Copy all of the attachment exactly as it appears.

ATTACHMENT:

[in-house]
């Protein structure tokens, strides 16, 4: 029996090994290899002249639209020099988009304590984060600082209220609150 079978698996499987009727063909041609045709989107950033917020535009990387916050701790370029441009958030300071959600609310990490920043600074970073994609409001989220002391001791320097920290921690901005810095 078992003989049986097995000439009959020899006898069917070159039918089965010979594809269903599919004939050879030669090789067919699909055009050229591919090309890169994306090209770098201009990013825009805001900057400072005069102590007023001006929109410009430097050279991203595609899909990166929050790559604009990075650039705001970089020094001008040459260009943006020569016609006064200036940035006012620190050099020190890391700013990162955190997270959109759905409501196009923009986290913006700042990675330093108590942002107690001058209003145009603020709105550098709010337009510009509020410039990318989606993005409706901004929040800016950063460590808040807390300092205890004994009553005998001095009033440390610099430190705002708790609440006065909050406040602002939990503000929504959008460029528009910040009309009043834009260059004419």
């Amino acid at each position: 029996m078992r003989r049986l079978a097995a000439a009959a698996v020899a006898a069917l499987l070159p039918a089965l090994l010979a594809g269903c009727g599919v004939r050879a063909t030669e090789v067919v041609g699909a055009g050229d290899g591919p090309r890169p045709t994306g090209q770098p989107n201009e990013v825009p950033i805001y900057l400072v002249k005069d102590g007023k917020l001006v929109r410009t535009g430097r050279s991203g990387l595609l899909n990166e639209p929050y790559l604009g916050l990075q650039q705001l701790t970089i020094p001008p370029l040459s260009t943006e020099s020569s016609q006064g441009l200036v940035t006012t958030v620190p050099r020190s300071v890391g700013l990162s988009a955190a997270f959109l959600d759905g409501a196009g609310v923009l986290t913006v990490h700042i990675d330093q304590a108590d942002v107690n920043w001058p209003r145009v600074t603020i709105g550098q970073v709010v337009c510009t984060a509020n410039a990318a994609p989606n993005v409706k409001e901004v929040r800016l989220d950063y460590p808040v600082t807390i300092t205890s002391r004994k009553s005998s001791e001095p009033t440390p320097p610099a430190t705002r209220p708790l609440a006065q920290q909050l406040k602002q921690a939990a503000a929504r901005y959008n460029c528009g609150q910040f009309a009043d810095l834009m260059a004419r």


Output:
[in-house]
């Protein structure tokens, strides 16, 4: 029996090994290899002249639209020099988009304590984060600082209220609150 079978698996499987009727063909041609045709989107950033917020535009990387916050701790370029441009958030300071959600609310990490920043600074970073994609409001989220002391001791320097920290921690901005810095 078992003989049986097995000439009959020899006898069917070159039918089965010979594809269903599919004939050879030669090789067919699909055009050229591919090309890169994306090209770098201009990013825009805001900057400072005069102590007023001006929109410009430097050279991203595609899909990166929050790559604009990075650039705001970089020094001008040459260009943006020569016609006064200036940035006012620190050099020190890391700013990162955190997270959109759905409501196009923009986290913006700042990675330093108590942002107690001058209003145009603020709105550098709010337009510009509020410039990318989606993005409706901004929040800016950063460590808040807390300092205890004994009553005998001095009033440390610099430190705002708790609440006065909050406040602002939990503000929504959008460029528009910040009309009043834009260059004419």
């Amino acid at each position: 029996m078992r003989r049986l079978a097995a000439a009959a698996v020899a006898a069917l499987l070159p039918a089965l090994l010979a594809g269903c009727g599919v004939r050879a063909t030669e090789v067919v041609g699909a055009g050229d290899g591919p090309r890169p045709t994306g090209q770098p989107n201009e990013v825009p950033i805001y900057l400072v002249k005069d102590g007023k917020l001006v929109r410009t535009g430097r050279s991203g990387l595609l899909n990166e639209p929050y790559l604009g916050l990075q650039q705001l701790t970089i020094p001008p370029l040459s260009t943006e020099s020569s016609q006064g441009l200036v940035t006012t958030v620190p050099r020190s300071v890391g700013l990162s988009a955190a997270f959109l959600d759905g409501a196009g609310v923009l986290t913006v990490h700042i990675d330093q304590a108590d942002v107690n920043w001058p209003r145009v600074t603020i709105g550098q970073v709010v337009c510009t984060a509020n410039a990318a994609p989606n993005v409706k409001e901004v929040r800016l989220d950063y460590p808040v600082t807390i300092t205890s002391r004994k009553s005998s001791e001095p009033t440390p320097p610099a430190t705002r209220p708790l609440a006065q920290q909050l406040k602002q921690a939990a503000a929504r901005y959008n460029c528009g609150q910040f009309a009043d810095l834009m260059a004419r």